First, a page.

During the morning session on Nov. 30 at the Canadian Forage and Grassland Association’s 14th Annual Conference in Harrison Hot Springs, B.C., grazing mentor Steve Kenyon facilitated a producer and mentor panel with mentors Jim Forbes, Graeme Fowler and Erika and Doug Fossen.

Question: What works and what doesn’t work with the Grazing Mentorship Program?

Jim: I like the individuality. You get to know producers and their unique gifts and pinch points; things are not cookie-cutter, so it is good that flexibility is built into the system. Being prescriptive doesn’t make sense for advanced grazing.

Graham: Building community around farming is very important. Mentorship helps make it a recognized and valued profession and life. YouTube is all good, but seeing what our neighbours are doing is better. A neighbour might ask, “why is that guy leaving corn on the field so late?” and when a neighbour answers, “to graze late in the season.” maybe the neighbour will try it next.

Erika: As a mentor I see a lot of variety of farms and I get to bring these connections to different farms. It’s really valuable to make these connections because not many producers get to see the full variety. Being on a producer’s farm with them to help them develop their grazing plan is invaluable. The quality of it cannot be achieved over zoom. This is why mentorship is so important.

Question: I’ve seen the demise of extension. How do you see us having long-term advisory services from mentors? How can we have consistency over time, five years or more? How do you fit into it?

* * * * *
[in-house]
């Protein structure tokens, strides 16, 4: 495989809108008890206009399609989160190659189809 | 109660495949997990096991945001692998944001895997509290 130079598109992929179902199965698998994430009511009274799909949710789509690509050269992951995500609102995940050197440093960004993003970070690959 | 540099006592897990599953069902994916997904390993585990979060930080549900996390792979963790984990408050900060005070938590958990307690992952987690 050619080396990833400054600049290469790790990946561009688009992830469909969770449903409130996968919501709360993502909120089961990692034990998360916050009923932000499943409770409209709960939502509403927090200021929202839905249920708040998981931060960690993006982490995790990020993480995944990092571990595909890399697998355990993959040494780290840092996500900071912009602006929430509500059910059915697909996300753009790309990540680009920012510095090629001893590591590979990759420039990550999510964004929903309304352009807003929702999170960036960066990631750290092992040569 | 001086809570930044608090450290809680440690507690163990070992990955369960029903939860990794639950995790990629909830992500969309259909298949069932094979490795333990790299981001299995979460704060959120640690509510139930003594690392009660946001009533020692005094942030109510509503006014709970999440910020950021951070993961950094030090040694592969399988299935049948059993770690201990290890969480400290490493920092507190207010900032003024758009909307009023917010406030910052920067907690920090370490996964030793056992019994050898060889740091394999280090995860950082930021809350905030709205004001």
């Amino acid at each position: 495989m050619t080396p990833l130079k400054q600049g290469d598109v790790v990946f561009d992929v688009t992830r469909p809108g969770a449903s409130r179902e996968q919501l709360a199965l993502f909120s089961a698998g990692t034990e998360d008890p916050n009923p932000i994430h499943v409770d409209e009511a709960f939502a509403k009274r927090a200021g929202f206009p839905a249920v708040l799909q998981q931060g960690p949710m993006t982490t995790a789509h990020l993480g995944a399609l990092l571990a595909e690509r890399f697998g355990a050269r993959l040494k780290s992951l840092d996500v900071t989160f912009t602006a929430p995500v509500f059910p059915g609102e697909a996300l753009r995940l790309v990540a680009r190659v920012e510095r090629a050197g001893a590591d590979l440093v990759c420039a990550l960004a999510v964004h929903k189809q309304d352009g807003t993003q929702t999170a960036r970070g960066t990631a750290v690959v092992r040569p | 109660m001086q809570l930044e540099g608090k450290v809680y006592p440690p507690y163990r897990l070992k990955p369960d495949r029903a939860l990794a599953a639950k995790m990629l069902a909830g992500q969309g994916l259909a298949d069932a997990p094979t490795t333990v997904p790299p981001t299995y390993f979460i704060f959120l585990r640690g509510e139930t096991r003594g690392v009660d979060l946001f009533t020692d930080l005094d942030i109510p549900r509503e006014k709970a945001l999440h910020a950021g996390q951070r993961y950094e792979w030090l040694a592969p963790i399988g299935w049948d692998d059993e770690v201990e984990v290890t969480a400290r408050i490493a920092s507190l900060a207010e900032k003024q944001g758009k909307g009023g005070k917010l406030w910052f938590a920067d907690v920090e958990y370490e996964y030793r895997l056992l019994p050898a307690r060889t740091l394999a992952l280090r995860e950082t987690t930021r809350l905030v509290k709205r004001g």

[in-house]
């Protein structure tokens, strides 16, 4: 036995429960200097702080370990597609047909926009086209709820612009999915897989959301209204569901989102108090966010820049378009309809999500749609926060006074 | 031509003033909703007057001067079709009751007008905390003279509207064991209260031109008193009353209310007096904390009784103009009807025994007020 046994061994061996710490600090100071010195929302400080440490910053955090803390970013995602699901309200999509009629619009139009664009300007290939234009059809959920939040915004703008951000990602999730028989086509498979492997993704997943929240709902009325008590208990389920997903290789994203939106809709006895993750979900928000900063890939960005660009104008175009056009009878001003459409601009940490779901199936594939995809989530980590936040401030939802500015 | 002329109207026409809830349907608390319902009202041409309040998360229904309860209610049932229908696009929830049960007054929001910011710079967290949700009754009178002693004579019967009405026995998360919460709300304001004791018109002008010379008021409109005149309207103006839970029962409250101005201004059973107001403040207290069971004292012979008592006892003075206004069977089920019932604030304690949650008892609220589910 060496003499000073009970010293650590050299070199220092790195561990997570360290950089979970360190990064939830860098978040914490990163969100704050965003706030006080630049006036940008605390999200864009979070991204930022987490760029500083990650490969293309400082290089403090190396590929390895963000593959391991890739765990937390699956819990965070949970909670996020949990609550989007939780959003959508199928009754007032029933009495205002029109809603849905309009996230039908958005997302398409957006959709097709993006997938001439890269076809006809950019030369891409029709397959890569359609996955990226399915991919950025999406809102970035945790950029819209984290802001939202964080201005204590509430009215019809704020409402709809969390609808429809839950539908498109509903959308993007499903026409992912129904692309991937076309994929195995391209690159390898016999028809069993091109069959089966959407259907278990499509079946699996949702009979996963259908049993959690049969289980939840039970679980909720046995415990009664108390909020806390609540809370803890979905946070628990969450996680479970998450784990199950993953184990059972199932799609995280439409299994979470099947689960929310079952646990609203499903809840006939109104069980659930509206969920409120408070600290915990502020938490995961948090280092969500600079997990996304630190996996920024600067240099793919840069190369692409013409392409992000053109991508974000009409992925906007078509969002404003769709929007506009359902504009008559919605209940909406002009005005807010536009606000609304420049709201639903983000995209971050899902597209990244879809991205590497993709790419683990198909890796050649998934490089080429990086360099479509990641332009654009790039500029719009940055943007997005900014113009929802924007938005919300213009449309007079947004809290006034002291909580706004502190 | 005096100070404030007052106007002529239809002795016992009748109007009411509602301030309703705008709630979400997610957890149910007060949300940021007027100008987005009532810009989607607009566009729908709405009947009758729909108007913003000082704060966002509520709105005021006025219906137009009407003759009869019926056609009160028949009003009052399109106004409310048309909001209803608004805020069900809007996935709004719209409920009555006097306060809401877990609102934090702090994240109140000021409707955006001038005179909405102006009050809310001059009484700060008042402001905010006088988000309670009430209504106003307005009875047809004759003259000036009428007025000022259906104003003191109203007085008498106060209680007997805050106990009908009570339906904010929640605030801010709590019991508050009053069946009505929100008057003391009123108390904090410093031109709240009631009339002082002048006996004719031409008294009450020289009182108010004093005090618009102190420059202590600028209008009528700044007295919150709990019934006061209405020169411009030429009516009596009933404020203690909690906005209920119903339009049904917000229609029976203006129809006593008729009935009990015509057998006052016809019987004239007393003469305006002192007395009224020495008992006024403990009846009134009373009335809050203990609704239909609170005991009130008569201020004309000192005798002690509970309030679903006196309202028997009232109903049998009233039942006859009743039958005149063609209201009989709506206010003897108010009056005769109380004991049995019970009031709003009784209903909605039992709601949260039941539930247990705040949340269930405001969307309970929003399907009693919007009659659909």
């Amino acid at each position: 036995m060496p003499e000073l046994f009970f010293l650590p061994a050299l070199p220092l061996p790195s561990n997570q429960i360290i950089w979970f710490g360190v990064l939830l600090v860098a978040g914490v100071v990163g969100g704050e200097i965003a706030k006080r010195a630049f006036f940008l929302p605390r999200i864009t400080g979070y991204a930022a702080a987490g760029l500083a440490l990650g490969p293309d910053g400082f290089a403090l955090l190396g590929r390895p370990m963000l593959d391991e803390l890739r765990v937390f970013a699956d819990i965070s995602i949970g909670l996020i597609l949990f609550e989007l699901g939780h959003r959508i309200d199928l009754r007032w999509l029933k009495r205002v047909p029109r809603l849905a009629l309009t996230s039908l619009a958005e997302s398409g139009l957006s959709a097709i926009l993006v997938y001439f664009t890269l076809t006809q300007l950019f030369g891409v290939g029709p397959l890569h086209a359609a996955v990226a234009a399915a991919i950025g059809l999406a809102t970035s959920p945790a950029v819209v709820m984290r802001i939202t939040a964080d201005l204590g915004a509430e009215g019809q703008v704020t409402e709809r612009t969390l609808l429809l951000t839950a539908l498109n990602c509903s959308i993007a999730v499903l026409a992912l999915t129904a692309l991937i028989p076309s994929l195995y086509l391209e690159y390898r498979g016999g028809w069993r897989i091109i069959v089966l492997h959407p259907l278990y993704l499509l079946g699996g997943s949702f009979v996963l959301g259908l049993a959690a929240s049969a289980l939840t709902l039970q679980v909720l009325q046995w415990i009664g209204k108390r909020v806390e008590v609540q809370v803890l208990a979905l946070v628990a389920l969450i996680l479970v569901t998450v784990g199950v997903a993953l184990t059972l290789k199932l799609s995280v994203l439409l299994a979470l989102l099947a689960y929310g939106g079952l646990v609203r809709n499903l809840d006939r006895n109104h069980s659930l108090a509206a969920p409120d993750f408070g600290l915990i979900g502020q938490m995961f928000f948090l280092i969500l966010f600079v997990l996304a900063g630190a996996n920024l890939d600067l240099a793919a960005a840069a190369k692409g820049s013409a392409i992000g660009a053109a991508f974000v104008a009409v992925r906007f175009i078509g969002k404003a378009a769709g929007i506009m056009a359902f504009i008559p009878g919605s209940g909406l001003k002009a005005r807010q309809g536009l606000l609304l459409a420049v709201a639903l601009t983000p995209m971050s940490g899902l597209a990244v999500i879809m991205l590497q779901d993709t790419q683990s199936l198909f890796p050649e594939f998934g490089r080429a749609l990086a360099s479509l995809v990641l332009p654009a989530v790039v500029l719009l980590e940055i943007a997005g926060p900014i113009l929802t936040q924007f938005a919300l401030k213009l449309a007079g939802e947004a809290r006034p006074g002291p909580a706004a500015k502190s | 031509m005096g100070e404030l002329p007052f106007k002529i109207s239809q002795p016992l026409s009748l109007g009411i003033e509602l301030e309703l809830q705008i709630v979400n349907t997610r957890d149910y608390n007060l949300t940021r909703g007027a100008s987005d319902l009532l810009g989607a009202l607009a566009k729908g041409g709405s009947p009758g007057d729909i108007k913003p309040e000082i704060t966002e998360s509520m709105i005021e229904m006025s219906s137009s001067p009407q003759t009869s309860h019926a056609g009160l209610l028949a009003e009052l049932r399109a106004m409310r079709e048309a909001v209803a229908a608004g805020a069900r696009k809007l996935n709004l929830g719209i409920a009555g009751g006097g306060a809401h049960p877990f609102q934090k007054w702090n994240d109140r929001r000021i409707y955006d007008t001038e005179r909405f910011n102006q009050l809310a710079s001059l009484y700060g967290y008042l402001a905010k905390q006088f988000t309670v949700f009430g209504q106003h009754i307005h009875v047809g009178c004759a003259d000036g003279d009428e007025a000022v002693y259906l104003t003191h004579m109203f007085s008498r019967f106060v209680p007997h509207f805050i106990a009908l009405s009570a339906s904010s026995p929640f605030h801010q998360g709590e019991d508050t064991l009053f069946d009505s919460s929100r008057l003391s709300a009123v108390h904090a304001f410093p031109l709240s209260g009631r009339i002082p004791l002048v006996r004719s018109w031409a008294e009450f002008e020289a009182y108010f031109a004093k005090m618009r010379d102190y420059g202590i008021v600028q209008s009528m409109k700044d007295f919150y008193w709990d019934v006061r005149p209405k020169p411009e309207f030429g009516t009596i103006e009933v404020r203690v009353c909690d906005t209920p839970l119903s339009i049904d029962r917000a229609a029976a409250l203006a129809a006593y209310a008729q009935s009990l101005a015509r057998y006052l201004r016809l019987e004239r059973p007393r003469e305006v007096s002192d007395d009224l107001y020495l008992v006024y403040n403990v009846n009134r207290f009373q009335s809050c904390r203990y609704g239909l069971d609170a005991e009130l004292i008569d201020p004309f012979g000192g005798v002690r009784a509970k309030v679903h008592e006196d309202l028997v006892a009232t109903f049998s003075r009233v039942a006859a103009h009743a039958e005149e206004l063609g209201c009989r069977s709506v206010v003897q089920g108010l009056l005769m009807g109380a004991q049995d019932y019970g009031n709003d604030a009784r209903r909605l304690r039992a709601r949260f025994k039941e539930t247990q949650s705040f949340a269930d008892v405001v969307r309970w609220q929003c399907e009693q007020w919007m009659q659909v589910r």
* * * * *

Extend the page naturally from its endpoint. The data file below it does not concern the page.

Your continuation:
Jim: As a producer, incentives are important. Lobby for it.

Graham: Extension is not a cheap remedy in the long term. I’m not sure the government will resurrect it so seeing organizations like the CFGA do this work is very valuable.

Erika: Natural progression. Come in as a mentor with some funding in a program like this then turn it into a consulting business and people will come to you as an educator.

Question: When you’re at the kitchen table, what’s the sense you’re getting for interest in digital ag tools? Are they like dairy producers with tech adoption or is desire less keen?

 Jim: In B.C. there’s demand for virtual fencing and collars on cows because fencing is a huge cost. The range department should be moving in this direction to support uptake. But real loss in ag knowledge is in our youth. Work needs to be done to keep youth engaged and passionate to do this work.

Graham: There’s technology, but there’s a ton of work that needs to get done regardless, and training is a huge amount of work. Basic knowledge of farm kids isn’t easily replicable in unskilled labour.

Erika: Lately flood conditions have been limiting us on Vancouver Island. We tried using helicopters to get fertilizer on the field at the right time, but it’s incredibly expensive. Use of drones for inter-seeding and overseeding – it’s mind blowing to see this happening. It’s much more accessible than helicopters. There are still no incentives available but that could be a new direction.

Conference recordings

To hear all of this panel discussion, you can purchase access to it and all of the recordings from the 2023 conference proceedings. Note, if you attended the 2023 conference, the recordings are available for free to those who registered for the conference.

For more information, email [email protected].

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